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15 August, 2007

The Fiction Mirror

It's actually an interesting question, what one can tell about a person from the stories they tell and the way they tell them. And I think a lot of the things that certain types of literary analysis go into miss much of the point.

There are a couple of things that can with reasonable reliability be derived from a text about the author:

1) The author cannot write something that does not fit within their imagination. If the author cannot conceive of something as a possibility, it will not appear in the text.

1a) These limitations of conception are sometimes cultural. I forget which of the discussions of Athena I've seen kicking around the blogs in the past few days this came up in, but there's a bit in the Odyssey where She takes the form of a young man to provide someone advice, and apparently there was a discussion about how horribly sexist it was that She needed to take male form -- and the pointing out that in that culture and in that time period a female form would not have been listened to didn't make a difference. People are aware of that bit of cultural blindness now, more or less.

For one that people aren't so much aware of, try this one: How many movies are there where "Which person will get chosen in this love triangle" is an essential part of the plot? Especially where both potential parties are loved and loving, distinguished primarily by 'socially acceptable' and 'socially marginal'? (Where I come from, we call this YAFMA: Yet Another Monogamy Accident.)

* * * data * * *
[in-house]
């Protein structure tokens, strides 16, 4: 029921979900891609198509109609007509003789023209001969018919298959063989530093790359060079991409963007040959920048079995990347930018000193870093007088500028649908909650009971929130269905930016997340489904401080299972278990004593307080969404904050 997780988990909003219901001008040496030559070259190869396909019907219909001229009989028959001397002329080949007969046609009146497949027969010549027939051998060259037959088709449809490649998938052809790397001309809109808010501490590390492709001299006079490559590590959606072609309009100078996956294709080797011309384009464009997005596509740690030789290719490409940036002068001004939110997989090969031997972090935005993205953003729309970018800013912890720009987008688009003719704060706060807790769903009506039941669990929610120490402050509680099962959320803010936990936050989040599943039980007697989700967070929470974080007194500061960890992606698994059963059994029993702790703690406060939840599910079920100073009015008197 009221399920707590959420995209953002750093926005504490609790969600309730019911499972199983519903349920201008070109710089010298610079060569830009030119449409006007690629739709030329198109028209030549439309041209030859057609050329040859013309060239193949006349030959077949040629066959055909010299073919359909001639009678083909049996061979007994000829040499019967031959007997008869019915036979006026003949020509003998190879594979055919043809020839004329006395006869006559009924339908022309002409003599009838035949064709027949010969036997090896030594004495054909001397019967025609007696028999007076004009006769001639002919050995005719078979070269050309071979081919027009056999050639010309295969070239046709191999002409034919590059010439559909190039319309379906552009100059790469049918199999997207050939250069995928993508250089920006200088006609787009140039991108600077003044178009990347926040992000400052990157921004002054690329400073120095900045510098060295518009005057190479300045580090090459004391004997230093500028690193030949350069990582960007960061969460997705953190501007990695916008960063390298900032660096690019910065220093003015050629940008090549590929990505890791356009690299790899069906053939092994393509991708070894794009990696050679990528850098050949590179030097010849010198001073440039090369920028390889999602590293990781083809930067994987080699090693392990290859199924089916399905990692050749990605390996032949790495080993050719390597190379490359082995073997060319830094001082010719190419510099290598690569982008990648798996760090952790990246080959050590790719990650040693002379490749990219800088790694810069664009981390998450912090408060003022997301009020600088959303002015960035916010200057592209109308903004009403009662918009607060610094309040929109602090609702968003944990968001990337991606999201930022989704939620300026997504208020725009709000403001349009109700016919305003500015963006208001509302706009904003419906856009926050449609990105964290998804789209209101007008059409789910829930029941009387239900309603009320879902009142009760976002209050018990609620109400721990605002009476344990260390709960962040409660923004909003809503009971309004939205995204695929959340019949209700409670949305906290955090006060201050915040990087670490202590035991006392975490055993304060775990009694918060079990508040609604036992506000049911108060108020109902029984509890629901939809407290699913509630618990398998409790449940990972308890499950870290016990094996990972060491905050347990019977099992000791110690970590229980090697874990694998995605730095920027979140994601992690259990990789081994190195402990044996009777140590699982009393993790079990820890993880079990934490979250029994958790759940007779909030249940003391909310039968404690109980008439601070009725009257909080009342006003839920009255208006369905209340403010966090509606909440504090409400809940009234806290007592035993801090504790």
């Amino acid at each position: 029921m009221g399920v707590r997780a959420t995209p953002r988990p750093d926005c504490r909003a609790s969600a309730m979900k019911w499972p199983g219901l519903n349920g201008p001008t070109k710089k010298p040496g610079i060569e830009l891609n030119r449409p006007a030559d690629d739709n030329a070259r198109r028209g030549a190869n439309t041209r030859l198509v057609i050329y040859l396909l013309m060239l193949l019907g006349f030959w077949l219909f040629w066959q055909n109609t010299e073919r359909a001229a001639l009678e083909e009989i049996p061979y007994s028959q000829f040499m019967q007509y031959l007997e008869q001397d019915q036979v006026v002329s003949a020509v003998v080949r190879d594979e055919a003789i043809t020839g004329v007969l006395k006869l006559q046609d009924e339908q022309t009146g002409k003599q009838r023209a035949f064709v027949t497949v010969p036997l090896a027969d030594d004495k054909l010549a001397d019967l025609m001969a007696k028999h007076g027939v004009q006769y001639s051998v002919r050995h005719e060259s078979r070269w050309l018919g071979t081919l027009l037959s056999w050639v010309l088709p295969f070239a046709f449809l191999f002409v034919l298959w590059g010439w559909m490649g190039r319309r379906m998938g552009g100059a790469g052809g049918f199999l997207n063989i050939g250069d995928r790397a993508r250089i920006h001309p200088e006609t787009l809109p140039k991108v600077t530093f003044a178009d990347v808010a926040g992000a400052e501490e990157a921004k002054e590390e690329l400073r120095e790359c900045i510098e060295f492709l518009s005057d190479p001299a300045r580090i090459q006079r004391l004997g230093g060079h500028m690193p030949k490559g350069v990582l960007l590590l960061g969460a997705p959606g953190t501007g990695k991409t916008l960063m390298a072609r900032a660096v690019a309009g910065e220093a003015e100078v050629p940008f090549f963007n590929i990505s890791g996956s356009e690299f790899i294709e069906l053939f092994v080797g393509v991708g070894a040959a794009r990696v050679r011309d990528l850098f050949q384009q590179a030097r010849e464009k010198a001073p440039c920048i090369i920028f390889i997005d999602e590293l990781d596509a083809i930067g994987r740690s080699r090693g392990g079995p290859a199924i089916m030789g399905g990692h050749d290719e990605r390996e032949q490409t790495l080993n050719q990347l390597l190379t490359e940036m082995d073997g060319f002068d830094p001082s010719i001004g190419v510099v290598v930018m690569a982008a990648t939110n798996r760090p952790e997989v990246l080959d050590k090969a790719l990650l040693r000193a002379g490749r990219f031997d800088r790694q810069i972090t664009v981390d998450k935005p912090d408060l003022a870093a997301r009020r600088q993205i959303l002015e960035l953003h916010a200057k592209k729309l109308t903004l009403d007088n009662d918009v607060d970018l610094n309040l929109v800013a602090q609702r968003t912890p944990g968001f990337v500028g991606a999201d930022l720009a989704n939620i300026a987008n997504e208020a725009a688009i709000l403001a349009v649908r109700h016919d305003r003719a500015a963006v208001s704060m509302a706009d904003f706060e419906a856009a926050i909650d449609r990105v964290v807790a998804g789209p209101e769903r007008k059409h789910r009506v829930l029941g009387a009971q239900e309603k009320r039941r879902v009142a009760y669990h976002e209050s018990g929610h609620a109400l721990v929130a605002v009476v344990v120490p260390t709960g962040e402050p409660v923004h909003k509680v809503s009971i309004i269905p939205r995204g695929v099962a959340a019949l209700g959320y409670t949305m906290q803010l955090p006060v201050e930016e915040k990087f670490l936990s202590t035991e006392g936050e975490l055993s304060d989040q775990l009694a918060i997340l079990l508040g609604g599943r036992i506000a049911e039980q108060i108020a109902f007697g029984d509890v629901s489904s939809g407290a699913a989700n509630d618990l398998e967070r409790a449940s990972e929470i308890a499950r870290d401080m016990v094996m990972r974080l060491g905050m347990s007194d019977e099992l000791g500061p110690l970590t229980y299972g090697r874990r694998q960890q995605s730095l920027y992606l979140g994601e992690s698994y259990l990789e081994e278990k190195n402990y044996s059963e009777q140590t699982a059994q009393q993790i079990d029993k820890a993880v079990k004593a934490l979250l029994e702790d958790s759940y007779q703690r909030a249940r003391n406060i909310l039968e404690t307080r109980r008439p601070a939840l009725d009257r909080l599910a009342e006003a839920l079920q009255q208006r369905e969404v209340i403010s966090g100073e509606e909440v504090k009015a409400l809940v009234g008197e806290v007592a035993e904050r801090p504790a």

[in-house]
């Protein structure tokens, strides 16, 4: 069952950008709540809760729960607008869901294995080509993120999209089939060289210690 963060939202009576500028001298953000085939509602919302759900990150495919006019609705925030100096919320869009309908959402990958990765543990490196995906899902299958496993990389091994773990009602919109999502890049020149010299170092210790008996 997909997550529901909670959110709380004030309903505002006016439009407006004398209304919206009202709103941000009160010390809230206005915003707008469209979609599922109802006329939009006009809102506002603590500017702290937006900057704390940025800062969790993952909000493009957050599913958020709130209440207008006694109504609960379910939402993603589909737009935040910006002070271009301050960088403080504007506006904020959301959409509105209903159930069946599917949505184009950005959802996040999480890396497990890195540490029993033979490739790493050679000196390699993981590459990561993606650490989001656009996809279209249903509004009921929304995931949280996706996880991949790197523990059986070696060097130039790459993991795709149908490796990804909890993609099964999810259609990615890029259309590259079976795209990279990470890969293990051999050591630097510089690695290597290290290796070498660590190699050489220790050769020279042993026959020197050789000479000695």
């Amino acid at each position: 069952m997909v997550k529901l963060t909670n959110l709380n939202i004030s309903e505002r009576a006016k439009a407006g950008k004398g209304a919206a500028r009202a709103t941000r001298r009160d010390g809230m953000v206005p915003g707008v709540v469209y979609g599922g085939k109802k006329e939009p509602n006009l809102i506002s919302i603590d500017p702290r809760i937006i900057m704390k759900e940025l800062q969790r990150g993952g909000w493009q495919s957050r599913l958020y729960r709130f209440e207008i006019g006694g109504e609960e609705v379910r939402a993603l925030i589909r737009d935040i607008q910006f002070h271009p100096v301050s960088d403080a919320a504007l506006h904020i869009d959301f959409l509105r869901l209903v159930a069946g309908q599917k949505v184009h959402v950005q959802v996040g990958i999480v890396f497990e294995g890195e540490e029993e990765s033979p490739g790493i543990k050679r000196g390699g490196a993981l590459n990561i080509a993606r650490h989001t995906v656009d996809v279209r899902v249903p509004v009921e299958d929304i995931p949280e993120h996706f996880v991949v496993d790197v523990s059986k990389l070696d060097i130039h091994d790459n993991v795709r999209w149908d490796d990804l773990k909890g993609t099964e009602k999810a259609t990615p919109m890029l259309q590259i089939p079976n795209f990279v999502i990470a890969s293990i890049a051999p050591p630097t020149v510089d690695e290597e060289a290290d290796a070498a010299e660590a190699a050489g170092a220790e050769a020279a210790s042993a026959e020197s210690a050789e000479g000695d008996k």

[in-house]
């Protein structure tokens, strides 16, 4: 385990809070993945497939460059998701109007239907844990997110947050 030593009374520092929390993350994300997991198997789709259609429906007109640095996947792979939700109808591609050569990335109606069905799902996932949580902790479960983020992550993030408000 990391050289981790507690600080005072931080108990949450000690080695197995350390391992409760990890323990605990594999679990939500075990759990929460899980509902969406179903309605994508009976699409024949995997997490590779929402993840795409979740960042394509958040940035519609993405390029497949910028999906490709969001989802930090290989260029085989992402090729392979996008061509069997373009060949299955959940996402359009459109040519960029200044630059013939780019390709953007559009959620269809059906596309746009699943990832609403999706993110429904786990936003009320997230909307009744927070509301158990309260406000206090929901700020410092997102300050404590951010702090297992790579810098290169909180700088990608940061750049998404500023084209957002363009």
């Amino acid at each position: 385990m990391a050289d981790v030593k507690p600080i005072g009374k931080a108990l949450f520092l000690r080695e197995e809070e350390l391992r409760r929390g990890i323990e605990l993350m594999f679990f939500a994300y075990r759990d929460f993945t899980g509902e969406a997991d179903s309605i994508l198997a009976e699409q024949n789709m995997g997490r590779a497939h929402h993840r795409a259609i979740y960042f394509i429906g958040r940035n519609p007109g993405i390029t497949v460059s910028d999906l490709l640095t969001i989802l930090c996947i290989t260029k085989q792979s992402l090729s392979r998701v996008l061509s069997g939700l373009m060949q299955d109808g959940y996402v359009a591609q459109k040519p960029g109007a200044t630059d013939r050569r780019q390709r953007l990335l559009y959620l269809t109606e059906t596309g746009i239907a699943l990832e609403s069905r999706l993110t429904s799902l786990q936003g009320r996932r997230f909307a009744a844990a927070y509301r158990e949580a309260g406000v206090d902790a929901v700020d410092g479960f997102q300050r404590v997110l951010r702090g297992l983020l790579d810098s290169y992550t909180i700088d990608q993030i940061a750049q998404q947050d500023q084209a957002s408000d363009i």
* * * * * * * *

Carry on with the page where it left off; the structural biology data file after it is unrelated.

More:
1b) These limitations of conception are sometimes personal.

Sometimes this is a simple lack of experience, and something that can be corrected with research or even 'consciousness-raising' -- for an example of this, I'd point at John Scalzi's piece "Being Poor". Someone who simply does not think to consider the effect of, say, ethnicity or sex or orientation on their characters is probably dealing with some level of cultural blindness on a personal level, and as they become more aware of these issues may well start doing this differently. (I commented recently that I have been deliberately working on illuminating different ethnicities in my own fiction, because that's a place that I'm less well examined than I would prefer.)

Sometimes this is a more complicated to articulate "I don't think that way; I can't figure out how to understand that." There are plenty of people whose cognitive processes are opaque to me; I can make models of how they work that may in fact be reasonably accurate, but which I do not put a great deal of trust in, because they're sketchy things based in, "Okay, if I posit that this is the case, what would make sense?" I keep the people who are this level of alien to me as minor characters, people who are sufficiently unexamined in the course of the story that the flaws in my modelling how they work are unlikely to come up. I know that such people exist, but I can't explore them in any depth, because I know I'd hit the limit of my understanding mightily quickly.